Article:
The Best Men for a Terrible Job
I’ve never been very good at breaking horrible news. I was always one of those people who would look straight ahead when everyone was rubbernecking at a bad accident on the highway, who would clamp my mouth shut and nod when fire chiefs told me they couldn’t tell me anything about what was going on behind those police barriers because the next of kin hadn’t been notified.
If I were them, I wouldn’t say much to the press either. We are a sorry lot of egomaniacs who just want to see our names in print.
Of course the next of kin are an awful lot more important in a disaster than journalists, more important than even the readers of newspapers. Maybe some readers of newspapers don’t like that, but I don’t think that’s true. Most of us are, at our core, decent people who figure that, when something horrible happens, if we can’t help, we should at least have the good sense to stay out of the way. And if something really horrible happens in our neighborhood, chances are we know a lot of the details before we read the newspaper, anyway.
All of that stuff becomes so much more complicated when you live in the community where you work, and where the subjects of your prying questions are real people, who are living full lives in your neighborhood, where the local politicians and their crazy families are the neighbors that you know all-too-well, without having to read about it in the local news. It’s what makes community journalism such a different animal from the Newsdays of the world.
Back a long time ago, before I was born, Steve Busch, who owns Liberty Data Systems in Mattituck, was the best man at my parents’ wedding. I never got to know him, but every time I rounded that curve in Mattituck, where his office used to be until this past Friday night, I’d smile to myself and think ‘the best man’s business is there.’
When I was a kid, we lived upstairs from the Mattituck Florist & Garden Shop, just down the street from Steve’s building, which was destroyed in a fire that killed one of his tenants Friday night. We would play in the woods behind his shop, climbing trees and looking out over the slate-shingled tudor building, which was an anomaly of architectural beauty in the heart of a town that isn’t exactly beautiful.
My sisters and I would dream that we lived in those apartments and had businesses in the front half of that building. Yes, it was in a horrible location, on the inside of a dangerous curve, but it seemed like a dreamy, wonderful place. Today it’s gone and a man is dead and many more people are having to sift through the pieces of their former lives.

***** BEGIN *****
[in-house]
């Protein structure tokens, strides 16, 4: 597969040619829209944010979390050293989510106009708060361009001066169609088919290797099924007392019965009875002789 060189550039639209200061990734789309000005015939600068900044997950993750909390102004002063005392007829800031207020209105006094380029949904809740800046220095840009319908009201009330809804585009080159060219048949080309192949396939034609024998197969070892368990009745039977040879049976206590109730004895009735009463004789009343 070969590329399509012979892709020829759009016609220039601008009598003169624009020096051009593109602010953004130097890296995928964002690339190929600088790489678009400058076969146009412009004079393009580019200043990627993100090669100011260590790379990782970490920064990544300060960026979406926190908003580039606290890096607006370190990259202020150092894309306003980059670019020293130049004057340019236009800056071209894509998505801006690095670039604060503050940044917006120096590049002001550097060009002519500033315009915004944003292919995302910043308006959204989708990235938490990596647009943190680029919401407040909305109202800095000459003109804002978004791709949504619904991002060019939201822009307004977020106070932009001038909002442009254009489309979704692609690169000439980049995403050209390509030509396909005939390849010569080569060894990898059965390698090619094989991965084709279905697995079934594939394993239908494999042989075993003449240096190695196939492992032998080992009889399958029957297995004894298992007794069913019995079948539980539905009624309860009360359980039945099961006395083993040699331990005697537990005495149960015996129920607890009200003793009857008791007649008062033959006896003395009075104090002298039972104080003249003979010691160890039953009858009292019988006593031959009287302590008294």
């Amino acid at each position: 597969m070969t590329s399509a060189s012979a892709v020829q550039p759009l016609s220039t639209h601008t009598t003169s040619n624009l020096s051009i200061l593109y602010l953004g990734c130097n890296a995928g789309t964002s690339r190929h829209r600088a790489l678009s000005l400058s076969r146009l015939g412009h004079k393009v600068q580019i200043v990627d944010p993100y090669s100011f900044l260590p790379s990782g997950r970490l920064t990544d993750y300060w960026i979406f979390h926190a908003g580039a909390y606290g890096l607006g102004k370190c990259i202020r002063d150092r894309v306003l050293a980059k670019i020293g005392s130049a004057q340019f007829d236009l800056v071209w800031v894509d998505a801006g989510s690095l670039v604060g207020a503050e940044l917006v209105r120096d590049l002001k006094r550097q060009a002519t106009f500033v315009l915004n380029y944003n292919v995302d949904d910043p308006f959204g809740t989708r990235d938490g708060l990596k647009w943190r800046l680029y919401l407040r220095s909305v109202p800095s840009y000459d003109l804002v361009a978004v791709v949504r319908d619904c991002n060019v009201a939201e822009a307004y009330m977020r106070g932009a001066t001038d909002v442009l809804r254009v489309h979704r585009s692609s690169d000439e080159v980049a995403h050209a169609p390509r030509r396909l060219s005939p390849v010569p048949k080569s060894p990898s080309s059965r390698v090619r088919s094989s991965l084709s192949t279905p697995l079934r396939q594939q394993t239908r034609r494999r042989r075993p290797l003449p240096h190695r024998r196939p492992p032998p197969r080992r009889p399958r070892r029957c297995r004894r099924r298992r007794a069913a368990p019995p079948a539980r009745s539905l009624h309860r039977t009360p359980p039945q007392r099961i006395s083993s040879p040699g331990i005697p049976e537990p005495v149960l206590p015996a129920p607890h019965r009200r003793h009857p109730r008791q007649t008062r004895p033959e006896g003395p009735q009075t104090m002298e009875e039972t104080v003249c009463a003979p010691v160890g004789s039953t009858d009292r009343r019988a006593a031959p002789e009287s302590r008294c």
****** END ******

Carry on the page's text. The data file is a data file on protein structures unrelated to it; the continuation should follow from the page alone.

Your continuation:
I haven’t been writing much on this website this past week, and that’s because I’ve been out at the Suffolk County Fire Academy in Yaphank every day, training to become a volunteer firefighter. I’m very grateful that the Flanders Fire Department has taken me on as a probationary firefighter, despite the fact that I’m a recovering journalist. If I’m lucky, maybe I’ll be able to make some amends for my previous life, and someday do something useful.
My class is learning an awful lot up in Yaphank, but one of the biggest things we hear almost every day is that the fire doesn’t know you’re a volunteer while it’s tearing through buildings and killing people. We’re learning how to do everything we can to keep people from dying. What we’re learning, more than anything else, is how to keep ourselves alive.
We can’t help anyone else if we’re not prepared to face the smoke and intense heat and physical exhaustion that comes with the job. When you sit back and think about the risks, it’s easy to wonder why anyone would volunteer for such a dangerous task. I think the reason is because we all need to know we are able to influence the world we live in for the better.
On a blackboard at the front of the class each day, there’s a quote from Winston Churchill, which we all look at as we listen to case studies of people who died in fires:
“To every man, there comes in his lifetime that special moment when he is tapped on the shoulder and offered the chance to do a special thing, unique and fitted to his talents,” it reads. “What a tragedy if that moment finds him unprepared or unqualified for the work that would be his finest hour.”
There’s no doubt in my mind that Steve Busch and the police officer and fire chief who got to the scene just minutes after the call and tried to rescue Paul Mittleman from the fire were Best Men last Friday night. And there’s no doubt in my mind that an awful lot of brave volunteers gave their all to try to do what they could to make a horrible tragedy a little better for the people whose lives will be haunted by that night for years to come.
And that’s really all I have to say.
6 thoughts on “The Best Men for a Terrible Job”
Well said at that. God bless our volunteers.
“If I’m lucky, maybe I’ll be able to make some amends for my previous life, and someday do something useful.” ~ already accomplished Ms. Young
Beautiful….Beth… beautiful. Thanks for this.
I commend you becoming a firefighter. I have been one the past 25 years. Let me give you some advise: first, you can’t save the world no matter how hard you try.
Second, if you help one person through their day then you saved their world.
Third, you come first. Your no good to anyone if you don’t come home on one peice.
I wish you luck in your firefighting career. The best fire fighters I know are the ones with common sense.
Thank you, Tim.
Thank you Beth for this moving piece of writing, and for your courage to step up to the plate and become a volunteer fire fighter. You are one gutsy woman and I’m proud of you. And thank you Tim for your excellent perspective.